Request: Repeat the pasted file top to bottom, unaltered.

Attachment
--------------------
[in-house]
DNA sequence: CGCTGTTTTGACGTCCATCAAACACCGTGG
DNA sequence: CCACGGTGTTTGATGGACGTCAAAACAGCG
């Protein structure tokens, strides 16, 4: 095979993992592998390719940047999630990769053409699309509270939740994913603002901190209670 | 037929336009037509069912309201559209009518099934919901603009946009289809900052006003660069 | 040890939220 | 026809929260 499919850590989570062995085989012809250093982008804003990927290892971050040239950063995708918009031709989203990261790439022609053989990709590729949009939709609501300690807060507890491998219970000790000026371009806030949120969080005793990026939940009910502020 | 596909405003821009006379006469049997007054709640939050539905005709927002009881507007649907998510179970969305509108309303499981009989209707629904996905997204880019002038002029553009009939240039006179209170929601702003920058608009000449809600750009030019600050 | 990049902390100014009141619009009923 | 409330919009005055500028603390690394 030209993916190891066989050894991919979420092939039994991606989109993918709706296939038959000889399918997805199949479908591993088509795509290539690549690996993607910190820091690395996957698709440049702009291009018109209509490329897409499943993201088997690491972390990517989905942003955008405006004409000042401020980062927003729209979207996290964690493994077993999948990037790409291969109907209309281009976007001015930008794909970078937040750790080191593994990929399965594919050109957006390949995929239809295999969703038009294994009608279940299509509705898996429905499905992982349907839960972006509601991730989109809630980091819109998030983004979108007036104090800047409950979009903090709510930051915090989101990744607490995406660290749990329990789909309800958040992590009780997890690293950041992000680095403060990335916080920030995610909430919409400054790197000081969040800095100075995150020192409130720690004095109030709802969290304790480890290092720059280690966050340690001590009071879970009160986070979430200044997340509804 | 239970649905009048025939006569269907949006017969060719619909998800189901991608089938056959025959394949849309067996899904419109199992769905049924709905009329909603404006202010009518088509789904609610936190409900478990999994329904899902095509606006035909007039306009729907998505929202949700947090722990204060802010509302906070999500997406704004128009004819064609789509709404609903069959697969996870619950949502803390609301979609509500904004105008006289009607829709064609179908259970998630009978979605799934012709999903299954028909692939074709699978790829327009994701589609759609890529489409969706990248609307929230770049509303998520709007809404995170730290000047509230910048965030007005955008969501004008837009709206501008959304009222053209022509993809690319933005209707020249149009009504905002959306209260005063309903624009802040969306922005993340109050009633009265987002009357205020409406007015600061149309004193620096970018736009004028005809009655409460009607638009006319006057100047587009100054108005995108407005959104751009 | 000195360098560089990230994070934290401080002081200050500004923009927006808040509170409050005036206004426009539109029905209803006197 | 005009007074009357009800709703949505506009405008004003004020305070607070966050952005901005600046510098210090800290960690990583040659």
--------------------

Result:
[in-house]
DNA sequence: CGCTGTTTTGACGTCCATCAAACACCGTGG
DNA sequence: CCACGGTGTTTGATGGACGTCAAAACAGCG
């Protein structure tokens, strides 16, 4: 095979993992592998390719940047999630990769053409699309509270939740994913603002901190209670 | 037929336009037509069912309201559209009518099934919901603009946009289809900052006003660069 | 040890939220 | 026809929260 499919850590989570062995085989012809250093982008804003990927290892971050040239950063995708918009031709989203990261790439022609053989990709590729949009939709609501300690807060507890491998219970000790000026371009806030949120969080005793990026939940009910502020 | 596909405003821009006379006469049997007054709640939050539905005709927002009881507007649907998510179970969305509108309303499981009989209707629904996905997204880019002038002029553009009939240039006179209170929601702003920058608009000449809600750009030019600050 | 990049902390100014009141619009009923 | 409330919009005055500028603390690394 030209993916190891066989050894991919979420092939039994991606989109993918709706296939038959000889399918997805199949479908591993088509795509290539690549690996993607910190820091690395996957698709440049702009291009018109209509490329897409499943993201088997690491972390990517989905942003955008405006004409000042401020980062927003729209979207996290964690493994077993999948990037790409291969109907209309281009976007001015930008794909970078937040750790080191593994990929399965594919050109957006390949995929239809295999969703038009294994009608279940299509509705898996429905499905992982349907839960972006509601991730989109809630980091819109998030983004979108007036104090800047409950979009903090709510930051915090989101990744607490995406660290749990329990789909309800958040992590009780997890690293950041992000680095403060990335916080920030995610909430919409400054790197000081969040800095100075995150020192409130720690004095109030709802969290304790480890290092720059280690966050340690001590009071879970009160986070979430200044997340509804 | 239970649905009048025939006569269907949006017969060719619909998800189901991608089938056959025959394949849309067996899904419109199992769905049924709905009329909603404006202010009518088509789904609610936190409900478990999994329904899902095509606006035909007039306009729907998505929202949700947090722990204060802010509302906070999500997406704004128009004819064609789509709404609903069959697969996870619950949502803390609301979609509500904004105008006289009607829709064609179908259970998630009978979605799934012709999903299954028909692939074709699978790829327009994701589609759609890529489409969706990248609307929230770049509303998520709007809404995170730290000047509230910048965030007005955008969501004008837009709206501008959304009222053209022509993809690319933005209707020249149009009504905002959306209260005063309903624009802040969306922005993340109050009633009265987002009357205020409406007015600061149309004193620096970018736009004028005809009655409460009607638009006319006057100047587009100054108005995108407005959104751009 | 000195360098560089990230994070934290401080002081200050500004923009927006808040509170409050005036206004426009539109029905209803006197 | 005009007074009357009800709703949505506009405008004003004020305070607070966050952005901005600046510098210090800290960690990583040659």